Our closest look yet at the mid-engine Corvette

New spy photos of development Corvettes give us the best view yet of the long-awaited mid-engine C8. Although the camouflage wrap is doing its best to deceive the eye, there’s no bulky padding anywhere to really throw us off. We can glean plenty of the production car’s design from these latest images, and we’ve even compared them to the rendering that we debuted in January 2018 based on our best information about the Corvette at the time. How did we do?

What we got right

Mid engine c8 chevrolet corvette 3/4 rear
Mid engine c8 chevrolet corvette track side

Mid engine c8 chevrolet corvette front 3/4 front on track

Overall, the profile of the test mules caught in the photos seems very close to our rendering. The greenhouse and side windows appear to be spot-on. The rear view of the car clearly reveals quad exhaust tips, in pairs at each side of the lower valence, although the rear glass and engine cover area is busier than we’d expected.

In our rendering, the quarter glass was very much C7-inspired. The spy photos appear to agree by showing a separately wrapped piece just behind the door glass that could turn out to be a small quarter window. If not, it would be one substantial C-pillar—not quite as massive as an Enzo Ferrari, but possibly larger than an Acura NSX. We think we were pretty close.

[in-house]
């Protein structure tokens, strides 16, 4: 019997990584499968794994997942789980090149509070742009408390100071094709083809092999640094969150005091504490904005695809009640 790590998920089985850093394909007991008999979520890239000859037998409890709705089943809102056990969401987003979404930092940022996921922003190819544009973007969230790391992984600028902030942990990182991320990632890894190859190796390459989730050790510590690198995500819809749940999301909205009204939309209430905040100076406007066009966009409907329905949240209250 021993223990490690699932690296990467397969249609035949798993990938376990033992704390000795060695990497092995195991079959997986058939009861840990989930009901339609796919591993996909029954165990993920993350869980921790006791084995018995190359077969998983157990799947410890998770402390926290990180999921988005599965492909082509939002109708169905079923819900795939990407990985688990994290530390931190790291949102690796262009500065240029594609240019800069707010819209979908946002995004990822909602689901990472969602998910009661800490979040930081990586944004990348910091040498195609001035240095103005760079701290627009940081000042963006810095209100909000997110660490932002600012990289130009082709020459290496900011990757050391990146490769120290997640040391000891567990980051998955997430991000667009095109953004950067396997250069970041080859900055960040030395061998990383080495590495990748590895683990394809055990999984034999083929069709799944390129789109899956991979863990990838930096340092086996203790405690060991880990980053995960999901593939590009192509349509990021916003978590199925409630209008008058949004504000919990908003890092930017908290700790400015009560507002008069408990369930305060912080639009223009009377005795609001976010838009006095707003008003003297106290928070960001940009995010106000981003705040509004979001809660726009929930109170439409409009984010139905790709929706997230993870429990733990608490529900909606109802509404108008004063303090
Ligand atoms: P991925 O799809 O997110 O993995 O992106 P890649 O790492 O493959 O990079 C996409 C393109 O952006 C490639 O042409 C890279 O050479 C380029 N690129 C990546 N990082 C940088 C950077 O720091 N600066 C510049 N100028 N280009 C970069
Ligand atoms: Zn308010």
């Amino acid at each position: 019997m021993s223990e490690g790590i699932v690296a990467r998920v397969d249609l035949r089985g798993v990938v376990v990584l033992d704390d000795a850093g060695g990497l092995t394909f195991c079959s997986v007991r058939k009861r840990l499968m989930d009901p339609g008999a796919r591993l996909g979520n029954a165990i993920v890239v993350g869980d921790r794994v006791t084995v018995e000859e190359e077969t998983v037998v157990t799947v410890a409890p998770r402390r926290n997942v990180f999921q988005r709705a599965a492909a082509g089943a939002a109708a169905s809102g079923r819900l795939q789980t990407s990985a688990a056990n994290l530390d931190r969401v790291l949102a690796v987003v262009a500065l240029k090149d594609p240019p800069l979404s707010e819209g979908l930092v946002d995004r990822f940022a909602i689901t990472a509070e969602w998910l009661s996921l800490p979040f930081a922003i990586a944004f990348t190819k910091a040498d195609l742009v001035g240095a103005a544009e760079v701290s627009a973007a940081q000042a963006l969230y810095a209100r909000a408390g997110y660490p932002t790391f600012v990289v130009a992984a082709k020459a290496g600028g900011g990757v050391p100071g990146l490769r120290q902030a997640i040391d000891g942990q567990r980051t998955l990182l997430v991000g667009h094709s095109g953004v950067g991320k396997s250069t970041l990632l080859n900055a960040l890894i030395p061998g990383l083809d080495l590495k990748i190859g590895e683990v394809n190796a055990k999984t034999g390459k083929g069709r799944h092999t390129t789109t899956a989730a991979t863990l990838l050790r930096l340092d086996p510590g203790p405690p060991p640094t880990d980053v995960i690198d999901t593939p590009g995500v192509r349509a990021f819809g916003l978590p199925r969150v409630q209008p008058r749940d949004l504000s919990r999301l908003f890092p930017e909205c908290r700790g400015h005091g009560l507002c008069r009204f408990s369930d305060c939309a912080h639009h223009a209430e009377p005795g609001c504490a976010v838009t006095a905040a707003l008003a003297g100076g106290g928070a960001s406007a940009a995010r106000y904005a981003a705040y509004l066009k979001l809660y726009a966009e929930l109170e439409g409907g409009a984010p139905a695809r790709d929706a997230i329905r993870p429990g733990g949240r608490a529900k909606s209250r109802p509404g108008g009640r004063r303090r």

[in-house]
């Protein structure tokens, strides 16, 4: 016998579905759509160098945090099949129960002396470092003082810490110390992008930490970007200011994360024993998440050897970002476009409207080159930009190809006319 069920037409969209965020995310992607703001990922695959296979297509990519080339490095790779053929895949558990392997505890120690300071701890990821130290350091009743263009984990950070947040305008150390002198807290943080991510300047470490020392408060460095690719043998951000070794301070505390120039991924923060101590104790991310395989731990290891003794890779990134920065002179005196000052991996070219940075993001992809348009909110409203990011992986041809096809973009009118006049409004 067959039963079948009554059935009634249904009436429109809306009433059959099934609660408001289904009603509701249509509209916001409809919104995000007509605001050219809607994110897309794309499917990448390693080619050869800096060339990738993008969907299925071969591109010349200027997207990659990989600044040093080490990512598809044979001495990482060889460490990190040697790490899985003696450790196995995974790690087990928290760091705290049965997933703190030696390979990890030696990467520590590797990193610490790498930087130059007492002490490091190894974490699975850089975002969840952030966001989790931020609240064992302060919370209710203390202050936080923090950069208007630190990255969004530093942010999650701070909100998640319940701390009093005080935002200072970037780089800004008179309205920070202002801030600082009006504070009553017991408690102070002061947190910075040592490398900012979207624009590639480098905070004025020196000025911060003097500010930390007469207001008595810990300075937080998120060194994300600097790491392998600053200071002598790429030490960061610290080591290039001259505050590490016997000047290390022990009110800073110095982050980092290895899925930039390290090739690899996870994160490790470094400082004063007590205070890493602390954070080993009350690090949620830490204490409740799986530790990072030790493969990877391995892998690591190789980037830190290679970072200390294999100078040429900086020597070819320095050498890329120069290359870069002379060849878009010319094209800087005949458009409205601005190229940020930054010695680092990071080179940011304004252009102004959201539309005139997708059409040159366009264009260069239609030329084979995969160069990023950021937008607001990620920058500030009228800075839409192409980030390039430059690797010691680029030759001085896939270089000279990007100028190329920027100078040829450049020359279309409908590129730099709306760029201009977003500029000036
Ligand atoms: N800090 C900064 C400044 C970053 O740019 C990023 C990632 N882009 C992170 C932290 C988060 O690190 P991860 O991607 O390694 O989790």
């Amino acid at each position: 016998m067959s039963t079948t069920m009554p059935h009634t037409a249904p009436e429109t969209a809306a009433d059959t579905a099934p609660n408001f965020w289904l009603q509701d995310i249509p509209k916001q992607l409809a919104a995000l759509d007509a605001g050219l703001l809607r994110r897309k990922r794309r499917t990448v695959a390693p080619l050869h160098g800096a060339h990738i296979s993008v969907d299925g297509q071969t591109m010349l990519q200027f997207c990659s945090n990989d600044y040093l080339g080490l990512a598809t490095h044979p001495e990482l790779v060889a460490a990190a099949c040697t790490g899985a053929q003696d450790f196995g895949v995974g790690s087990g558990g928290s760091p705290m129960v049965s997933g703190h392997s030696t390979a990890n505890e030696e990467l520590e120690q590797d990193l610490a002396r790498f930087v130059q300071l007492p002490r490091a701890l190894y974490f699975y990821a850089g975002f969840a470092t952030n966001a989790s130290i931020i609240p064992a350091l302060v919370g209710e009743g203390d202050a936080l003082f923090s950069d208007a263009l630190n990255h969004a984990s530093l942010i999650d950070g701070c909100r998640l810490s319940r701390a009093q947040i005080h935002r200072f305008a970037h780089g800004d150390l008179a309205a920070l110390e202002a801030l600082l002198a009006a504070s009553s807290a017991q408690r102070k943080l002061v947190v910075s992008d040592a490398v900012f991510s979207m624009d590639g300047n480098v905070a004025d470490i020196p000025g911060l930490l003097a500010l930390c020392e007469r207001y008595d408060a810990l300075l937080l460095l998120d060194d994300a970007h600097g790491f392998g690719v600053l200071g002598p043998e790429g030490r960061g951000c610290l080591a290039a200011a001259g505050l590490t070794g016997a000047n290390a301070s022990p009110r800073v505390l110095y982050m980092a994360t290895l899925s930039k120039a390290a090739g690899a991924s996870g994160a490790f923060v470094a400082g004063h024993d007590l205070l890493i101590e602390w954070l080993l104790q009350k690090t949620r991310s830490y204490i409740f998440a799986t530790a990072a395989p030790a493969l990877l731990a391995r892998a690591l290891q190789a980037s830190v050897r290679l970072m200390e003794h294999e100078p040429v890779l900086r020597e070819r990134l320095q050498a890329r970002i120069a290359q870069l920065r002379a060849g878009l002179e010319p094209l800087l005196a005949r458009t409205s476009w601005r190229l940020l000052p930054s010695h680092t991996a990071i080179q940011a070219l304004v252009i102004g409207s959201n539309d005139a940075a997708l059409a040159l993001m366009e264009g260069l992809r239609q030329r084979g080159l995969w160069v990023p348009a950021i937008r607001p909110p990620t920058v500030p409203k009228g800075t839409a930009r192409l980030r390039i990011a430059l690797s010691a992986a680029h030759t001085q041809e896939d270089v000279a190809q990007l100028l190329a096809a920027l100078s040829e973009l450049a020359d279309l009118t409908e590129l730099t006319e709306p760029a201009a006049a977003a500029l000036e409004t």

While there have been rumors that GM would use the Cadillac brand to debut the new mid-engine platform as a halo model for the brand and company as a whole, everything still points to this car wearing Corvette crossed flags and not a Cadillac crest.

What we got wrong 

Mid engine c8 chevrolet corvette front 3/4

The shape of the air intake duct on the quarter panel was in the ballpark, but the photos show a larger opening than our rendering. It’s also farther forward, with the upper strake of the intake actually attached to the door.

The rear view also reveals a lot of new detail. There appears to be scalloped engine cover vents on the rear deck, although that’s perhaps the best camouflaged part of the entire car. The most notable discrepancy is that the rear quarters transition to the tail more gradually than any Corvette since the Sting Rays of the ‘60s. In our rendering that area was highly influenced by the C7. Gone is the sharp line and nearly cut-off look that marked the end of Corvette quarter panels for the last 50 years (but especially since the C4).

Instead, taillights appear to wrap around from the rear to be visible from the side, reminiscent of the sixth-generation Camaro. We thought the C7’s move from round taillights caused a stir, but down the road, the C8 could even adopt active aerodynamics. We can only imagine what the reveal of the rest of this car is going to do to the Corvette faithful.

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